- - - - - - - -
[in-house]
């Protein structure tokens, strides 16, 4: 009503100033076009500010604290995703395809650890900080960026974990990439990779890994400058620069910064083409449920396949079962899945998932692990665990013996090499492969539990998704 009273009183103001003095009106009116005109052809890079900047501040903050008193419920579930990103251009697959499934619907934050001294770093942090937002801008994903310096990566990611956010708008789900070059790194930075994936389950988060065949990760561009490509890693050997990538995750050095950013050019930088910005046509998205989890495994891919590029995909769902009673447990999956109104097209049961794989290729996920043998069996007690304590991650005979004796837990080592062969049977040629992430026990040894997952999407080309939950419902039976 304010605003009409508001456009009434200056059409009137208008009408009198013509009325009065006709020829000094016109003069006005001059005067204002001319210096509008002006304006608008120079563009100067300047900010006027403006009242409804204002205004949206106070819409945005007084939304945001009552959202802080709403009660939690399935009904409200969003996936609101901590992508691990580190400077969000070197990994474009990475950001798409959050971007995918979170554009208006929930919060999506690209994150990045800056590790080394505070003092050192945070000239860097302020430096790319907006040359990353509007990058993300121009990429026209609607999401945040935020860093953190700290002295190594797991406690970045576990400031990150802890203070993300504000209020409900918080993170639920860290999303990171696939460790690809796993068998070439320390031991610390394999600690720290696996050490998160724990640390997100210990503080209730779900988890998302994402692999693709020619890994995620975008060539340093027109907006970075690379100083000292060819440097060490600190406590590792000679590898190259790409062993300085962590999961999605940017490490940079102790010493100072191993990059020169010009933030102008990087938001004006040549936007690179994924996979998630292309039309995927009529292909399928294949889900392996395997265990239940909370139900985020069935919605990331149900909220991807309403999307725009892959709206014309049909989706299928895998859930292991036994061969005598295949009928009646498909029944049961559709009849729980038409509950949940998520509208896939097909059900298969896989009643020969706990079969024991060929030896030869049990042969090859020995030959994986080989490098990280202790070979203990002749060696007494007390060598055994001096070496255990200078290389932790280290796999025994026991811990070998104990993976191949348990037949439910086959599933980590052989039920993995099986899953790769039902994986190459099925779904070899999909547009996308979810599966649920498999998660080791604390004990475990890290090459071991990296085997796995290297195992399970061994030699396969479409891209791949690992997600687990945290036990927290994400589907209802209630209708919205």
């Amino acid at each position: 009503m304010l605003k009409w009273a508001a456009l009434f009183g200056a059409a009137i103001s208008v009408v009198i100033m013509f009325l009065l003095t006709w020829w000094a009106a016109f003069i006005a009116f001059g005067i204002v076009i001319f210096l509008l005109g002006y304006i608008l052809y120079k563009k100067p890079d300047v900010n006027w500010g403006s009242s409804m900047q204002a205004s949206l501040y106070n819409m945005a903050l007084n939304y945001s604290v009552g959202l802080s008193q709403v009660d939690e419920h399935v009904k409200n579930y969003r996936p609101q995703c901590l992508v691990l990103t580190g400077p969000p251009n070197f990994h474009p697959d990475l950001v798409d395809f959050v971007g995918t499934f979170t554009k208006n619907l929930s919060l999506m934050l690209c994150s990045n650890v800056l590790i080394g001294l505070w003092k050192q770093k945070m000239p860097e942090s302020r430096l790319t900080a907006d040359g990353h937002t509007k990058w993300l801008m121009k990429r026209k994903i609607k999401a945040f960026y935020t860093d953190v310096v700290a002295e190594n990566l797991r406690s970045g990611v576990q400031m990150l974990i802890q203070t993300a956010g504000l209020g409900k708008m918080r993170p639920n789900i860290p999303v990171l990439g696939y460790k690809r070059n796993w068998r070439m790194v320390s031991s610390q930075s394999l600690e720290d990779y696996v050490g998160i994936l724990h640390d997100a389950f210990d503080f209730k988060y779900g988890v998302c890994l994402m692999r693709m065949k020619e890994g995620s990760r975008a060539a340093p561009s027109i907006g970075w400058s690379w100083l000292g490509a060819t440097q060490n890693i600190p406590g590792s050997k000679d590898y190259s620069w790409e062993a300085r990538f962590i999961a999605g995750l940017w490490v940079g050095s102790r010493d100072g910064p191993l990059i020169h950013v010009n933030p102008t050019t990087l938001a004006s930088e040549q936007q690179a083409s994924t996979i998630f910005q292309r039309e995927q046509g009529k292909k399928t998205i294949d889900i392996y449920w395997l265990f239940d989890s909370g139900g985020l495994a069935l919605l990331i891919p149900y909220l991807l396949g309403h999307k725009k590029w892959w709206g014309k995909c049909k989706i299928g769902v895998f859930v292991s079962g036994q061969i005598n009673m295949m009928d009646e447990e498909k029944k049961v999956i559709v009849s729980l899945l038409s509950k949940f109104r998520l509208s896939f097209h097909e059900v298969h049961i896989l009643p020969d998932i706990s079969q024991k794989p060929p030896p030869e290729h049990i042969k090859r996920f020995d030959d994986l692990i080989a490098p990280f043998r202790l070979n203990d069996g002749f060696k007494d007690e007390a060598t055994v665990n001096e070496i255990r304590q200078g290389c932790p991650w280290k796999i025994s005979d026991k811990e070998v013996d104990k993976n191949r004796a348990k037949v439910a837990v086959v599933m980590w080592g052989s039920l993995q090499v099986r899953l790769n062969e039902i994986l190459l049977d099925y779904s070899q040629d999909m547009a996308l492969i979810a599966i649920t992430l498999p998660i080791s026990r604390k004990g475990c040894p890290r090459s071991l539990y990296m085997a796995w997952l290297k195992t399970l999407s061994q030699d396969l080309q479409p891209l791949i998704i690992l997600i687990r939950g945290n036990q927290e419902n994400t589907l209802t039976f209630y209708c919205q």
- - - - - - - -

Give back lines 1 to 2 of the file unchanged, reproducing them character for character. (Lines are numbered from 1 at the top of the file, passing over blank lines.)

[in-house]
């Protein structure tokens, strides 16, 4: 009503100033076009500010604290995703395809650890900080960026974990990439990779890994400058620069910064083409449920396949079962899945998932692990665990013996090499492969539990998704 009273009183103001003095009106009116005109052809890079900047501040903050008193419920579930990103251009697959499934619907934050001294770093942090937002801008994903310096990566990611956010708008789900070059790194930075994936389950988060065949990760561009490509890693050997990538995750050095950013050019930088910005046509998205989890495994891919590029995909769902009673447990999956109104097209049961794989290729996920043998069996007690304590991650005979004796837990080592062969049977040629992430026990040894997952999407080309939950419902039976 304010605003009409508001456009009434200056059409009137208008009408009198013509009325009065006709020829000094016109003069006005001059005067204002001319210096509008002006304006608008120079563009100067300047900010006027403006009242409804204002205004949206106070819409945005007084939304945001009552959202802080709403009660939690399935009904409200969003996936609101901590992508691990580190400077969000070197990994474009990475950001798409959050971007995918979170554009208006929930919060999506690209994150990045800056590790080394505070003092050192945070000239860097302020430096790319907006040359990353509007990058993300121009990429026209609607999401945040935020860093953190700290002295190594797991406690970045576990400031990150802890203070993300504000209020409900918080993170639920860290999303990171696939460790690809796993068998070439320390031991610390394999600690720290696996050490998160724990640390997100210990503080209730779900988890998302994402692999693709020619890994995620975008060539340093027109907006970075690379100083000292060819440097060490600190406590590792000679590898190259790409062993300085962590999961999605940017490490940079102790010493100072191993990059020169010009933030102008990087938001004006040549936007690179994924996979998630292309039309995927009529292909399928294949889900392996395997265990239940909370139900985020069935919605990331149900909220991807309403999307725009892959709206014309049909989706299928895998859930292991036994061969005598295949009928009646498909029944049961559709009849729980038409509950949940998520509208896939097909059900298969896989009643020969706990079969024991060929030896030869049990042969090859020995030959994986080989490098990280202790070979203990002749060696007494007390060598055994001096070496255990200078290389932790280290796999025994026991811990070998104990993976191949348990037949439910086959599933980590052989039920993995099986899953790769039902994986190459099925779904070899999909547009996308979810599966649920498999998660080791604390004990475990890290090459071991990296085997796995290297195992399970061994030699396969479409891209791949690992997600687990945290036990927290994400589907209802209630209708919205």